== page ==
Articles - July 2018

Barbara Will, unliking Stein, and scholarly malpractice

In Unlikely Collaboration: Gertrude Stein, Bernard Faÿ, and the Vichy Dilemma (Columbia University Press, 2011), Barbara Will examines a relationship not unlike Christopher Newman’s with Urbain de Bellegarde in Henry James’s The American

If there was no identity no one could be governed. — Gertrude Stein, “What Are Master-Pieces?” (1935)

Now there is no opposition to anything being together. — Gertrude Stein, Listen To Me (1936)

On being 'ill'-informed

H.D.'s late modernist poetics (of) d'espère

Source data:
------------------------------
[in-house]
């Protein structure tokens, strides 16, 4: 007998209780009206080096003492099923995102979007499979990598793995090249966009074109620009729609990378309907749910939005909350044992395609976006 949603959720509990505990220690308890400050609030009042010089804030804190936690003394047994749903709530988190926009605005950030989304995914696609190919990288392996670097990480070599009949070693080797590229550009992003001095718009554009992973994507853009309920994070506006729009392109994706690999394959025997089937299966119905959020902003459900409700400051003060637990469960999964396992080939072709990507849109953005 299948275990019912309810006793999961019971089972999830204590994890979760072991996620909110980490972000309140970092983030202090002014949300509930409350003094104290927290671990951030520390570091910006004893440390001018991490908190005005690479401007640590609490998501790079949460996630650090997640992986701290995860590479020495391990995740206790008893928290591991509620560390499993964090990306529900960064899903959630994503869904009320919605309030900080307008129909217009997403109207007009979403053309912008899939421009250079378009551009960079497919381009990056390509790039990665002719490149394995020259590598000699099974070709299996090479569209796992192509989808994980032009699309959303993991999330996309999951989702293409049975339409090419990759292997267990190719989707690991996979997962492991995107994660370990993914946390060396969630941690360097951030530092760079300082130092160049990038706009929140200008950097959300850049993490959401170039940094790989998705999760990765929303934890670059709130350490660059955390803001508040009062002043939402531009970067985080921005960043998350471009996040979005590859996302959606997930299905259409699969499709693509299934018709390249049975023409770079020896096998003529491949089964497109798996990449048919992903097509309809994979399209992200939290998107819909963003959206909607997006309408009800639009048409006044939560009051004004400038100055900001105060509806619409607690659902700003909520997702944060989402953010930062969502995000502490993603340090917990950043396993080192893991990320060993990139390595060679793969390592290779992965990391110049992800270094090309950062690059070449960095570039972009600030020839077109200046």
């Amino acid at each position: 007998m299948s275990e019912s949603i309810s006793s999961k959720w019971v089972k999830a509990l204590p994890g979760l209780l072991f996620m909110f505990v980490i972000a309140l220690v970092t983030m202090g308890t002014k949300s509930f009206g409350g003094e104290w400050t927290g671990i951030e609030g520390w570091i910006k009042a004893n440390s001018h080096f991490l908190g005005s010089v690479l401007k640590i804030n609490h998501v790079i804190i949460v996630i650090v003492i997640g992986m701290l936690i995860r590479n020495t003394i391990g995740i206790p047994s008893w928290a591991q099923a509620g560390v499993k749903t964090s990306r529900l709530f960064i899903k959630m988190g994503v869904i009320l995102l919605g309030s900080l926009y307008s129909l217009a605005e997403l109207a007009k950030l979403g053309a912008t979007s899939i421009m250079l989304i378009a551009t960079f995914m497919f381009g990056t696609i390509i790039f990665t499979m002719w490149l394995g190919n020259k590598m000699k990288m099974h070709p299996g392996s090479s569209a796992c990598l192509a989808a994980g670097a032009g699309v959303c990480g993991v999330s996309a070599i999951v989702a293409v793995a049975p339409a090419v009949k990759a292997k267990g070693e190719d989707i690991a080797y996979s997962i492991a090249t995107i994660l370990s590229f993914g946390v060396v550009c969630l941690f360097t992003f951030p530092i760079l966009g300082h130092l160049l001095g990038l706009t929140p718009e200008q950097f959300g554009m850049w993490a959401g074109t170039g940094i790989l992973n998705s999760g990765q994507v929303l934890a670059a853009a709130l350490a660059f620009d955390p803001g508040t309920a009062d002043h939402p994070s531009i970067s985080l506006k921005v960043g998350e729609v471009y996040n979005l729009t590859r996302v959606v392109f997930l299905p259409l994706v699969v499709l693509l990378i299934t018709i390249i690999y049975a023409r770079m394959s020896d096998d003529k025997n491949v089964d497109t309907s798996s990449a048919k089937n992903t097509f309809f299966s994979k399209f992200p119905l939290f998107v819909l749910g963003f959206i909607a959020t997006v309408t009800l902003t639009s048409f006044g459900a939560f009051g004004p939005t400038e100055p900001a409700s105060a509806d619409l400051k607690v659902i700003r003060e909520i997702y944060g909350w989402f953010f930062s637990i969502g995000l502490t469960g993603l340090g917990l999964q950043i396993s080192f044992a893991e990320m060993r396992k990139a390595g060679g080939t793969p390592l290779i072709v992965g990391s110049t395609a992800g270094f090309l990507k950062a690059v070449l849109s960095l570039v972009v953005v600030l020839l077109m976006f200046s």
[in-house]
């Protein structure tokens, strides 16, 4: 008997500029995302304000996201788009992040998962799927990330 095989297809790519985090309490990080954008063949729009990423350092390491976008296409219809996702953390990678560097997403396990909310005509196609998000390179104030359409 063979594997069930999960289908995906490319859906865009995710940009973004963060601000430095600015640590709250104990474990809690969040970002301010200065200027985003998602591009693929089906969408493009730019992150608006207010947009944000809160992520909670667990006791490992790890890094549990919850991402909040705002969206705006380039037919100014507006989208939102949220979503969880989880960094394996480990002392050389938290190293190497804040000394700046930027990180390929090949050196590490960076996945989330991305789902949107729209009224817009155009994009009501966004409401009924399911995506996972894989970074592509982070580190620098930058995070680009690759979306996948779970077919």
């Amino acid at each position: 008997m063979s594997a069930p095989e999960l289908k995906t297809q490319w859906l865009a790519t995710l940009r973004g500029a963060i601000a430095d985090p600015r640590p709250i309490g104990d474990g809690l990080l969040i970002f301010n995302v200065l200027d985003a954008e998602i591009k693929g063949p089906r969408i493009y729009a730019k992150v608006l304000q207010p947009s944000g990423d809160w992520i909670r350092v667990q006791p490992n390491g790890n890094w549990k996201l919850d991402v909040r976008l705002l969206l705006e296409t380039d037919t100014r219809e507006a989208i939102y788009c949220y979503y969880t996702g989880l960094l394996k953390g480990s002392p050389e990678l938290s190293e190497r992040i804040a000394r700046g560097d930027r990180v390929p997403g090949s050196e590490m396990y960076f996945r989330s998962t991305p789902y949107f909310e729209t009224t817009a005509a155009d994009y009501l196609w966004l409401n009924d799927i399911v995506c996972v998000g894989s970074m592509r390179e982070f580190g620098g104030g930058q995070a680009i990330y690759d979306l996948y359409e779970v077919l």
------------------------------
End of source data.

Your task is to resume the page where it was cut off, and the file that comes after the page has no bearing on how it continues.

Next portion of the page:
Image of H.D. above originally published in 'Tendencies in Modern American Poetry' by Amy Lowell, 1917; accessed via Wikimedia Commons.

In The H.D. Book, Robert Duncan aptly terms the work that H.D. produced during and after World War II a poetics of “testimony.”[1] In the last twenty years of her life, she experimented with new hybrid forms in both poetry and prose, writing major innovative works that bore witness to the public and shared trauma of World War II and responded to the ensuing rise of the Cold War. She was also increasingly chronicling the private trauma of disabling conditions following the war.[2

Illness is not a metaphor. — Susan Sontag

Illness is a kind of knowledge. — Anonymous